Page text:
Background: The process of giving birth to a baby who has died is a significantly traumatic experience for the mother and her family and also for health professionals. Support, or even the perceived lack of support, from professionals often influences whether or not the parents choose to see and hold their baby. Psychosocial clinical care may also affect long-term psychiatric sequelae. The purpose of this study is to explore the lived experiences of mothers following the death of a baby and their interaction with healthcare professionals. Methods: Through a web-based survey, a content analysis of this open-ended question was conducted: 'Do you currently feel sad, hurt, or angry for something health professionals did in connection to the birth of your baby?' Results: Mothers reported feeling sadness when they perceived too little support from professionals, particularly related to bonding time with the baby. They reported feelings of disappointment when health professionals neither acknowledged nor validated their motherhood. Mothers reported anger in response to professionals they perceived to be indifferent or callous toward their loss. They also reported that they felt hurt when health professionals lacked respect and when they felt abandoned by the personnel. Conclusions: There are crucial implications for practice; it is important for women who experience a stillbirth to have their motherhood actively acknowledged and validated and to have the humble, empathic presence of their health professionals.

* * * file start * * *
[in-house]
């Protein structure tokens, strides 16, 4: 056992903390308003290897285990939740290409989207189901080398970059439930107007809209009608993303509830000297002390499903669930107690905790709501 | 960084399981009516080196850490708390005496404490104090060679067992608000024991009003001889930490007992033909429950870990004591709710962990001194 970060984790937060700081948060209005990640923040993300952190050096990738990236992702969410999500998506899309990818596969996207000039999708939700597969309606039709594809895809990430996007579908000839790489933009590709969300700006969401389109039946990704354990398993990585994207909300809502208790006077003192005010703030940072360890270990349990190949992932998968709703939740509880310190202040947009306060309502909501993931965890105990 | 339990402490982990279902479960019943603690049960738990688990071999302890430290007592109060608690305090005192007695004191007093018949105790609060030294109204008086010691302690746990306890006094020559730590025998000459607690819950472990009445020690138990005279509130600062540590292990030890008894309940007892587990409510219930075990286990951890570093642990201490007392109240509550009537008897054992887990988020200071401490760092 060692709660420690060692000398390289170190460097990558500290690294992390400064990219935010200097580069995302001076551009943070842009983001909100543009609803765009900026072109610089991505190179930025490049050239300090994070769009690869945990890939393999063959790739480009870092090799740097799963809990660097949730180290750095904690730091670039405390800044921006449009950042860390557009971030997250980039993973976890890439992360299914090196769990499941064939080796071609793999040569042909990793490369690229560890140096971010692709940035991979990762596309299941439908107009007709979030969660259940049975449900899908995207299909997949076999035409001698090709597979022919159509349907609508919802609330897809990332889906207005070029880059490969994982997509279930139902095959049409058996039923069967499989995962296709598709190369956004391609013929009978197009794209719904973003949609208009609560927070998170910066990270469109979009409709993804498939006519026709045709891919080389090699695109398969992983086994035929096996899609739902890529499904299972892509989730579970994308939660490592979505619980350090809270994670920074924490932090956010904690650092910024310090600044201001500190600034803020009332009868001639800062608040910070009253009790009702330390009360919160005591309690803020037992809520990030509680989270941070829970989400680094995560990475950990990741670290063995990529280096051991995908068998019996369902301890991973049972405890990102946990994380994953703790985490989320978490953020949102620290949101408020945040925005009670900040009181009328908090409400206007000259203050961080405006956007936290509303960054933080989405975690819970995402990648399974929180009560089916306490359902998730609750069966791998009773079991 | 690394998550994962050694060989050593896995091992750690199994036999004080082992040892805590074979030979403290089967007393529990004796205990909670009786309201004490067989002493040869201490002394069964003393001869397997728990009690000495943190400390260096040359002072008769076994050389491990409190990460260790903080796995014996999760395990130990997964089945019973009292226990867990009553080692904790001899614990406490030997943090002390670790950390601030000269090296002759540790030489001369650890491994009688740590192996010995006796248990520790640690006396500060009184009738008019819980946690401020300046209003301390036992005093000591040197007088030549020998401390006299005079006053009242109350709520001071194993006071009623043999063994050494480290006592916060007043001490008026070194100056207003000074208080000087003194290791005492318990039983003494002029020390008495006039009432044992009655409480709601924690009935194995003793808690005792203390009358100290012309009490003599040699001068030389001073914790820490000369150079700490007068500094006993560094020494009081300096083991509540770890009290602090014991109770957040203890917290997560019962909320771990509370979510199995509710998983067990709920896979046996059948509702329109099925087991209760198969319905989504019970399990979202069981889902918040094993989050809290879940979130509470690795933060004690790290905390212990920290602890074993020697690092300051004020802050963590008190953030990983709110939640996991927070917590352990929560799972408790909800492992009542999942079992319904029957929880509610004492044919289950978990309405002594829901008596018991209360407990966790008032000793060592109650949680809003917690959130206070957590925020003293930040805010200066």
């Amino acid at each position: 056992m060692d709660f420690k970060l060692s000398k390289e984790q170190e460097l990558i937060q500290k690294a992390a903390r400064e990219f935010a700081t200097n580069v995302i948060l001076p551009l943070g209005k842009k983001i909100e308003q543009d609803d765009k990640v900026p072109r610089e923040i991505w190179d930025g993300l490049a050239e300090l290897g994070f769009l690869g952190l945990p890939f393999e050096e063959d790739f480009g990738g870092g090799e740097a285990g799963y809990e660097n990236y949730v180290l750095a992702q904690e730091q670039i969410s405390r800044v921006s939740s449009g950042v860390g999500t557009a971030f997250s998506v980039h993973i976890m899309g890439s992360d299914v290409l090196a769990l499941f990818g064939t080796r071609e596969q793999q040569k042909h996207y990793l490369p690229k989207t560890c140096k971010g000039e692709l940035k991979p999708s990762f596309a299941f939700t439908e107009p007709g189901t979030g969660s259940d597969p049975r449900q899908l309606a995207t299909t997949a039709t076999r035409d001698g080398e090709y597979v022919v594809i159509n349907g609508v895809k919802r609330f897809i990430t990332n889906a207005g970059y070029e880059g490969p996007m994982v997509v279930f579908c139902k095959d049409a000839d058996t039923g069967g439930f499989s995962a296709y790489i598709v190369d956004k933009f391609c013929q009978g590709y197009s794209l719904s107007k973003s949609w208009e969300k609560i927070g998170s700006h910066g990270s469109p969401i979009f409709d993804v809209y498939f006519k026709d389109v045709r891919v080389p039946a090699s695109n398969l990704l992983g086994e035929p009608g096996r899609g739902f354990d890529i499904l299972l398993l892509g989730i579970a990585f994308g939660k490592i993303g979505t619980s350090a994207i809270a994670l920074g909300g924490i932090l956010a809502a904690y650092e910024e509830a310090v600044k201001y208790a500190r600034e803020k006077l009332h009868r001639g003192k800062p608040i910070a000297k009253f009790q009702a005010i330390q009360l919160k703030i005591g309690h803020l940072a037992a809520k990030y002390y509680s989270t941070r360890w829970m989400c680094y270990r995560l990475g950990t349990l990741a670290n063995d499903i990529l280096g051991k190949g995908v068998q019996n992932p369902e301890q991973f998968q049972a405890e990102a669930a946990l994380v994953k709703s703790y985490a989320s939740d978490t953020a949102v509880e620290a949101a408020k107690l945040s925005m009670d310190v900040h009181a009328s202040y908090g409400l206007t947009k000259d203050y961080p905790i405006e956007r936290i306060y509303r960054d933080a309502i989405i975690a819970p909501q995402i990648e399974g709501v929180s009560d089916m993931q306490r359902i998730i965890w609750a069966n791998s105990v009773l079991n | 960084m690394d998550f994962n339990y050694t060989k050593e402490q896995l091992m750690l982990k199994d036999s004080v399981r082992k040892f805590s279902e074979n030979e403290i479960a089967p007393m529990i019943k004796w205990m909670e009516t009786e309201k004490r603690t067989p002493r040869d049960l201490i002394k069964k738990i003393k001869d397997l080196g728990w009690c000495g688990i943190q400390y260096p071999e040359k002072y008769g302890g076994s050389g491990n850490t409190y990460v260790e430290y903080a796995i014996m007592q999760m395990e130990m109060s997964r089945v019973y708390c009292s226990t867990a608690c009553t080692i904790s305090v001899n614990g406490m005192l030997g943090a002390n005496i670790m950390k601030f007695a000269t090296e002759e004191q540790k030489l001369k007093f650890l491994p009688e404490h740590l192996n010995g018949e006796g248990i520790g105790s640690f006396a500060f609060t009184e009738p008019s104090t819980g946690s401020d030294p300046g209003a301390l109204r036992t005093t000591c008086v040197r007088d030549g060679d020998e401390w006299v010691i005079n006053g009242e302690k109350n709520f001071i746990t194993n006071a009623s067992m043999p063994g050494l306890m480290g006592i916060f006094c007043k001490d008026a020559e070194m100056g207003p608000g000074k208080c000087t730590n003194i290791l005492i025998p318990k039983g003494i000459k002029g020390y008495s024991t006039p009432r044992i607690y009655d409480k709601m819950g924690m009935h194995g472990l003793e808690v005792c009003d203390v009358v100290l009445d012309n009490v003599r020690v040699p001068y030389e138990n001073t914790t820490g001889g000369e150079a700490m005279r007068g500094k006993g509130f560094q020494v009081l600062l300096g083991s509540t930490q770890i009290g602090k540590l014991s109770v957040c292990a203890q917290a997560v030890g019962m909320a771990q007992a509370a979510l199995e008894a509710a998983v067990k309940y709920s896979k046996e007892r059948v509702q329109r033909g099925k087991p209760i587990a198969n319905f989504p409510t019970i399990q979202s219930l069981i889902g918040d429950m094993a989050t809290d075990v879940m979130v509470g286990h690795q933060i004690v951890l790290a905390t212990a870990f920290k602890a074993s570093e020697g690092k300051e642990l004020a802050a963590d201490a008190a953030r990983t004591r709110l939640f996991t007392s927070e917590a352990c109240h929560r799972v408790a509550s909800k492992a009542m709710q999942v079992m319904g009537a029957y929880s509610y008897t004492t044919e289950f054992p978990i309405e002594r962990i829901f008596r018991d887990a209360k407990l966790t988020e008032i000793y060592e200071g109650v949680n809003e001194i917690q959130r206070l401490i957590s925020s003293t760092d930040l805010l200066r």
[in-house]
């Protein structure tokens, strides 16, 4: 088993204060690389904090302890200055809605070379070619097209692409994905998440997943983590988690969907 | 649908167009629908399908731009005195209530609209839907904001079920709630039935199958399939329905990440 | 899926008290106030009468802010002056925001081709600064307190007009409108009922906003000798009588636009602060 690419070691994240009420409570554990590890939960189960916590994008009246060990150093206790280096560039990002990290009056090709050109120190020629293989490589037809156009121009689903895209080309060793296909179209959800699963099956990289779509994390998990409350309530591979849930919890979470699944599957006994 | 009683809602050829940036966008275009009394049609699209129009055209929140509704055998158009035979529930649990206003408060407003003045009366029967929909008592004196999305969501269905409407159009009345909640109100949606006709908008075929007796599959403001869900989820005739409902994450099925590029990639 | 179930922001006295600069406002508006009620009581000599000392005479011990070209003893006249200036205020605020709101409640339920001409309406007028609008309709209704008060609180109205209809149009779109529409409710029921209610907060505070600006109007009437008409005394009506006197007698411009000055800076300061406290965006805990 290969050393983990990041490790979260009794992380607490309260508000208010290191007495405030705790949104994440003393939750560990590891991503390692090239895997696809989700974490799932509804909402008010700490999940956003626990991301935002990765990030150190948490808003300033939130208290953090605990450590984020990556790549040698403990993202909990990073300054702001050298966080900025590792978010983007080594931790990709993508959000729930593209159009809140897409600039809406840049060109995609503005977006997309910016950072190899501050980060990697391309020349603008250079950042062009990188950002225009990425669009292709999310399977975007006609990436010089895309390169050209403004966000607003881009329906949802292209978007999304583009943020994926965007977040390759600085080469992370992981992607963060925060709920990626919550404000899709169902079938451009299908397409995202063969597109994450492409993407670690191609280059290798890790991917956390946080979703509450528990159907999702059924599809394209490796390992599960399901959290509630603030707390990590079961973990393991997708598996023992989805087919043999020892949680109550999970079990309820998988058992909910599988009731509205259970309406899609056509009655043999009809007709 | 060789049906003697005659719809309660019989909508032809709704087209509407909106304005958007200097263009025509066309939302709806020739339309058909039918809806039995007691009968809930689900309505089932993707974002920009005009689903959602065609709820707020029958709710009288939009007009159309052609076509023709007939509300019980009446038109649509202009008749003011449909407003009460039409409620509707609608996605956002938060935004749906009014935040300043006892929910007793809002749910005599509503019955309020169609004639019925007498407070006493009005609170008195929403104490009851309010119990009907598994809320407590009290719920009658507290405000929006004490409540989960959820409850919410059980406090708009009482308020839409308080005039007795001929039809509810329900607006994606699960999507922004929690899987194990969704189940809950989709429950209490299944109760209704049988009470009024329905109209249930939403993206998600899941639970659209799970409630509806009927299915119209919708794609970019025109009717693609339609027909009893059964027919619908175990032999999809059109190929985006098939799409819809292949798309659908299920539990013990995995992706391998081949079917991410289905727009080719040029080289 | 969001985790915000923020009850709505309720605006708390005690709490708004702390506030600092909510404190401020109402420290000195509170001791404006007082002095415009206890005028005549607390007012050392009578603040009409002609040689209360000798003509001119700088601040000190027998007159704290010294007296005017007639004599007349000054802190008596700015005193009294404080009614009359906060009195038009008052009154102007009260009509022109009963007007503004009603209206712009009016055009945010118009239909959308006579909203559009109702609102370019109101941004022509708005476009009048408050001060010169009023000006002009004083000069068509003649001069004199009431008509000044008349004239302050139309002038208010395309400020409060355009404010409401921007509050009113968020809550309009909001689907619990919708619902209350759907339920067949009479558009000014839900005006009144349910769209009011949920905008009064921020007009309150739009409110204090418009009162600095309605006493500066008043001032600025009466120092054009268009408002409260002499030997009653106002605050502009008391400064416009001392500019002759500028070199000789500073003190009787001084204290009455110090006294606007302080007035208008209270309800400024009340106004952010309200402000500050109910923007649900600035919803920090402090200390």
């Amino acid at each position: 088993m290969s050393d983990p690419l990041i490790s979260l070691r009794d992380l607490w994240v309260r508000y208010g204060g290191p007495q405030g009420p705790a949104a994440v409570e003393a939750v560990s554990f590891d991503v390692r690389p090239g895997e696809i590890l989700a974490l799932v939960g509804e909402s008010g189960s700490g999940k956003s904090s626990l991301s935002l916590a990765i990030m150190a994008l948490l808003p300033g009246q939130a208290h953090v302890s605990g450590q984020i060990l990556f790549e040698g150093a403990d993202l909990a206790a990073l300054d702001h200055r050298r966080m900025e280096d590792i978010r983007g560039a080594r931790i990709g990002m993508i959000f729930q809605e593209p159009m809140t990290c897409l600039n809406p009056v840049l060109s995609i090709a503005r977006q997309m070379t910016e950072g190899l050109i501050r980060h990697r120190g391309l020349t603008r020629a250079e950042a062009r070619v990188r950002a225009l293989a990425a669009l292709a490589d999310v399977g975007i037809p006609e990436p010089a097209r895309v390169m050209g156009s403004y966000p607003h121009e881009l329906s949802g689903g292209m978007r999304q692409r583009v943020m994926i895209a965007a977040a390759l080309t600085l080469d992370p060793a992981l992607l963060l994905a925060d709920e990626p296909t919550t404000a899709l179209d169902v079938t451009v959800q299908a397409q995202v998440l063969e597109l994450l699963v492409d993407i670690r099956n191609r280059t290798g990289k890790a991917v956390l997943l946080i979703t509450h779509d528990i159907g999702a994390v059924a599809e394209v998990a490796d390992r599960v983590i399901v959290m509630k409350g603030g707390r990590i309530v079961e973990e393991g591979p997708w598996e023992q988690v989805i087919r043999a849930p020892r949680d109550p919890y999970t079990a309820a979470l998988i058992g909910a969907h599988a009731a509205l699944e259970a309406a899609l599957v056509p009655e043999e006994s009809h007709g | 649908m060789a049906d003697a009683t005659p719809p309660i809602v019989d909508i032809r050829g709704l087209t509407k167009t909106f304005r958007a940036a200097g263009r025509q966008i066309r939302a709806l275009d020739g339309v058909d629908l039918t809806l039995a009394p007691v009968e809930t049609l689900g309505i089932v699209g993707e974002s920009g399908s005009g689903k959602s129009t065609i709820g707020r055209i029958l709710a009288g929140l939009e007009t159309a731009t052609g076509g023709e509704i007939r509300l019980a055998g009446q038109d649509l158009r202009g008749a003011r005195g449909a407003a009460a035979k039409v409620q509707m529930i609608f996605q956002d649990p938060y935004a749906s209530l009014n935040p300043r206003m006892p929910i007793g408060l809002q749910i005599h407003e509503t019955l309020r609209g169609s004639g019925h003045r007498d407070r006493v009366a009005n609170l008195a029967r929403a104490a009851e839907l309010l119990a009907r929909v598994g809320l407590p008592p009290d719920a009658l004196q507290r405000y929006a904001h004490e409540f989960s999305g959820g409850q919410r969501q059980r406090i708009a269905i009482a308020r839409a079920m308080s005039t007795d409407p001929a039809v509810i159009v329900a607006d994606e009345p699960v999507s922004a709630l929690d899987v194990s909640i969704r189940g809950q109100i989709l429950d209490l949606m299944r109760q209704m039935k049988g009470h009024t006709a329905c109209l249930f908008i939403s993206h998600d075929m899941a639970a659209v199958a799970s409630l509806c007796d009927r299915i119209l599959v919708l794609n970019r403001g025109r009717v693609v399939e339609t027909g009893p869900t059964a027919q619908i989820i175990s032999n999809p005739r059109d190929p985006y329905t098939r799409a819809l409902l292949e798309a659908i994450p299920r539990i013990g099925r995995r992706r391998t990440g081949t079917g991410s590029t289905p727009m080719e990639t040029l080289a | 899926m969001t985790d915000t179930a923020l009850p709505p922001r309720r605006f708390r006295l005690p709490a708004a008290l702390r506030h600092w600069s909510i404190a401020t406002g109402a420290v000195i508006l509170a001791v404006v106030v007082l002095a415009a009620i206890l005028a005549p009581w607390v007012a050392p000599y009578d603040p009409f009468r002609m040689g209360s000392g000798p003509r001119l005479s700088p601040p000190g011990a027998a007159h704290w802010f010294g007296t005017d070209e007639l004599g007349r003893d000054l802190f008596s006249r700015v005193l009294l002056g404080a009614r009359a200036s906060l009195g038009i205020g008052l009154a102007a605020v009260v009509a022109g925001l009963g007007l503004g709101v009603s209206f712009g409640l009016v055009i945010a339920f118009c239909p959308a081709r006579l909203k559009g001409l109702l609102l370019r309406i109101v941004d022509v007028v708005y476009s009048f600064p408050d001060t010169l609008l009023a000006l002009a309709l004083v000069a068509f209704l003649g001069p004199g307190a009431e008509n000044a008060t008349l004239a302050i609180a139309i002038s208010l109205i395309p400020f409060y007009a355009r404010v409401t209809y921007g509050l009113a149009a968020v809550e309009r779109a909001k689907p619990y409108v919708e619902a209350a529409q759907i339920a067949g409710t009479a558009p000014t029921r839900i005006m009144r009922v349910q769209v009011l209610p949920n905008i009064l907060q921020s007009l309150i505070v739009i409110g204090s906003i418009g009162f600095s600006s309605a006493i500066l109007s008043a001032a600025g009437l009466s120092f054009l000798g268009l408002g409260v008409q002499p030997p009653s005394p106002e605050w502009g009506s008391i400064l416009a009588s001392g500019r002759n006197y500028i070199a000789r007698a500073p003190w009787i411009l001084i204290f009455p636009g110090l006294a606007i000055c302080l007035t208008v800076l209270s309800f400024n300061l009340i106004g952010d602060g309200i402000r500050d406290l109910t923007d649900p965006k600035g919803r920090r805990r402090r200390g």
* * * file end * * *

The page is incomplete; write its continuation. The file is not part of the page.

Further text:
ASJC Scopus subject areas
- Maternity and Midwifery